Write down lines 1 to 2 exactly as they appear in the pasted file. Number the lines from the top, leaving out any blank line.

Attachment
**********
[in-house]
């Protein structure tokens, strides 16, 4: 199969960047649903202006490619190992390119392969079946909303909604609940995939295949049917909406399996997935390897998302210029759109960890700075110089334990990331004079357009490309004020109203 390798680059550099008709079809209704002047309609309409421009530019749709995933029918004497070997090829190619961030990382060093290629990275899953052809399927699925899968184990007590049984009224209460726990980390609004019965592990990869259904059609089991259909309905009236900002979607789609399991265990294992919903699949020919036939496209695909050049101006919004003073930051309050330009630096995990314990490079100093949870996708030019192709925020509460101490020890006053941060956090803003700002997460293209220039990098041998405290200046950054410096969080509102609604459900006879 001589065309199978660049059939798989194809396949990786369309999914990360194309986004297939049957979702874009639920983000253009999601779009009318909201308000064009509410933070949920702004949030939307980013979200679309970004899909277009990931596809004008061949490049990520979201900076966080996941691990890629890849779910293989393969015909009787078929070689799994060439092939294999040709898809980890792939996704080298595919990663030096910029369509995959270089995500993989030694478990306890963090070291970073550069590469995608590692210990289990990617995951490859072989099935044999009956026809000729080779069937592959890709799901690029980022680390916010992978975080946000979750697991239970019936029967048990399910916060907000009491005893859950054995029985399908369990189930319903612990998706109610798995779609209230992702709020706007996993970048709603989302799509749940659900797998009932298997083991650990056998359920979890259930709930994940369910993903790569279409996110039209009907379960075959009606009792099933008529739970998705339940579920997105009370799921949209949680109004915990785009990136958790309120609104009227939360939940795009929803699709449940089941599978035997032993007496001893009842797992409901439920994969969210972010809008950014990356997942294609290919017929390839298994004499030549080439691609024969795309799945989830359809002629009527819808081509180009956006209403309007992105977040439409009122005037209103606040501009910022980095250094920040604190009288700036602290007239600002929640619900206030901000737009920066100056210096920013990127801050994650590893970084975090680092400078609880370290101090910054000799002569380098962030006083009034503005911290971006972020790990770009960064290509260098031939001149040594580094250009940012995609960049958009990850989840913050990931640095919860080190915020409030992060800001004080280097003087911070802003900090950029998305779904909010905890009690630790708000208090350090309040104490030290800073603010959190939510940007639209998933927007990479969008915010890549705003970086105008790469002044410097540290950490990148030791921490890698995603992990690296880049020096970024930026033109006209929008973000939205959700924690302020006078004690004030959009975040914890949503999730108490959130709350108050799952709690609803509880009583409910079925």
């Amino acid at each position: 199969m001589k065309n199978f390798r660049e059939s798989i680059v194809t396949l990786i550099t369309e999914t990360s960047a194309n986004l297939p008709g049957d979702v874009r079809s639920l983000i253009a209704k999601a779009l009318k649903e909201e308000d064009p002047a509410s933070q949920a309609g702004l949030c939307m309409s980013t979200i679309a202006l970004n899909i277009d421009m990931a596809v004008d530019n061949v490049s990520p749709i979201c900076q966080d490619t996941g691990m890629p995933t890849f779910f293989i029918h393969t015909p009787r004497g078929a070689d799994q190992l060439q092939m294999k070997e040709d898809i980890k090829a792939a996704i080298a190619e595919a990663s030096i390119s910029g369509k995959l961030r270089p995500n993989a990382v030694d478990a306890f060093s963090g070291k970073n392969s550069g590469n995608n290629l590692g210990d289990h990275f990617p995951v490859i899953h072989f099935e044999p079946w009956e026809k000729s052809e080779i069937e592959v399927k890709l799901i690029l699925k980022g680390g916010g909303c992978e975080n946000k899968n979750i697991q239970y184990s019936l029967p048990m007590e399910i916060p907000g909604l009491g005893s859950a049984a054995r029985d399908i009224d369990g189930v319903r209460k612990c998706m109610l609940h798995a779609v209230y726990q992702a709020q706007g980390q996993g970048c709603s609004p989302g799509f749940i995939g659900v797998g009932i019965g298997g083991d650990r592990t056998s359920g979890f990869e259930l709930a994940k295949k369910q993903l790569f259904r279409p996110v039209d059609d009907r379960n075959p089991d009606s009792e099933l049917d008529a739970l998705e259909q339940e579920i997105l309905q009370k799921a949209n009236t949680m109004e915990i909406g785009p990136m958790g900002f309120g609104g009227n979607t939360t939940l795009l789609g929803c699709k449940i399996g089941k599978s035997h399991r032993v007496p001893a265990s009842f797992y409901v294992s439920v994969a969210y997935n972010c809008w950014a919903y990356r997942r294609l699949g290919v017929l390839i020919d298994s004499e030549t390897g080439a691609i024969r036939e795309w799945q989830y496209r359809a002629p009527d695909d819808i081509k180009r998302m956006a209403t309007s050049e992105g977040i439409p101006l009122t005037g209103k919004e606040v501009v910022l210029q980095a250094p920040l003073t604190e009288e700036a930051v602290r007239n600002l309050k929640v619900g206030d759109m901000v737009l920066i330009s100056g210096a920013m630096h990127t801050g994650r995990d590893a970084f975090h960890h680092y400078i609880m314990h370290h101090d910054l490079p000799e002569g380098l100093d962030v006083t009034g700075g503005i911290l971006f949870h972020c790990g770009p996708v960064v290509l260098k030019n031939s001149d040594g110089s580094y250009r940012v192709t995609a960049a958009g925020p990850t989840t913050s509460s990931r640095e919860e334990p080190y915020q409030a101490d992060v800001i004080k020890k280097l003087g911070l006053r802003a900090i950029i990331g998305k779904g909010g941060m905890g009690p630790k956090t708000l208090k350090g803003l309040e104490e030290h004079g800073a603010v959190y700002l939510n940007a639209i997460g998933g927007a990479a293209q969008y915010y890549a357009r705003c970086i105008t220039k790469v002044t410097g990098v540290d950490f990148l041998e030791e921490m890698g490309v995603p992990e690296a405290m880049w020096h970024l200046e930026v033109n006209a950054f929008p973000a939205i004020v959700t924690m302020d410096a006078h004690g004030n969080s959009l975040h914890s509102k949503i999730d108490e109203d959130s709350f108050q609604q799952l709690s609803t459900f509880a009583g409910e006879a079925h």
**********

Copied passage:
[in-house]
């Protein structure tokens, strides 16, 4: 199969960047649903202006490619190992390119392969079946909303909604609940995939295949049917909406399996997935390897998302210029759109960890700075110089334990990331004079357009490309004020109203 390798680059550099008709079809209704002047309609309409421009530019749709995933029918004497070997090829190619961030990382060093290629990275899953052809399927699925899968184990007590049984009224209460726990980390609004019965592990990869259904059609089991259909309905009236900002979607789609399991265990294992919903699949020919036939496209695909050049101006919004003073930051309050330009630096995990314990490079100093949870996708030019192709925020509460101490020890006053941060956090803003700002997460293209220039990098041998405290200046950054410096969080509102609604459900006879 001589065309199978660049059939798989194809396949990786369309999914990360194309986004297939049957979702874009639920983000253009999601779009009318909201308000064009509410933070949920702004949030939307980013979200679309970004899909277009990931596809004008061949490049990520979201900076966080996941691990890629890849779910293989393969015909009787078929070689799994060439092939294999040709898809980890792939996704080298595919990663030096910029369509995959270089995500993989030694478990306890963090070291970073550069590469995608590692210990289990990617995951490859072989099935044999009956026809000729080779069937592959890709799901690029980022680390916010992978975080946000979750697991239970019936029967048990399910916060907000009491005893859950054995029985399908369990189930319903612990998706109610798995779609209230992702709020706007996993970048709603989302799509749940659900797998009932298997083991650990056998359920979890259930709930994940369910993903790569279409996110039209009907379960075959009606009792099933008529739970998705339940579920997105009370799921949209949680109004915990785009990136958790309120609104009227939360939940795009929803699709449940089941599978035997032993007496001893009842797992409901439920994969969210972010809008950014990356997942294609290919017929390839298994004499030549080439691609024969795309799945989830359809002629009527819808081509180009956006209403309007992105977040439409009122005037209103606040501009910022980095250094920040604190009288700036602290007239600002929640619900206030901000737009920066100056210096920013990127801050994650590893970084975090680092400078609880370290101090910054000799002569380098962030006083009034503005911290971006972020790990770009960064290509260098031939001149040594580094250009940012995609960049958009990850989840913050990931640095919860080190915020409030992060800001004080280097003087911070802003900090950029998305779904909010905890009690630790708000208090350090309040104490030290800073603010959190939510940007639209998933927007990479969008915010890549705003970086105008790469002044410097540290950490990148030791921490890698995603992990690296880049020096970024930026033109006209929008973000939205959700924690302020006078004690004030959009975040914890949503999730108490959130709350108050799952709690609803509880009583409910079925």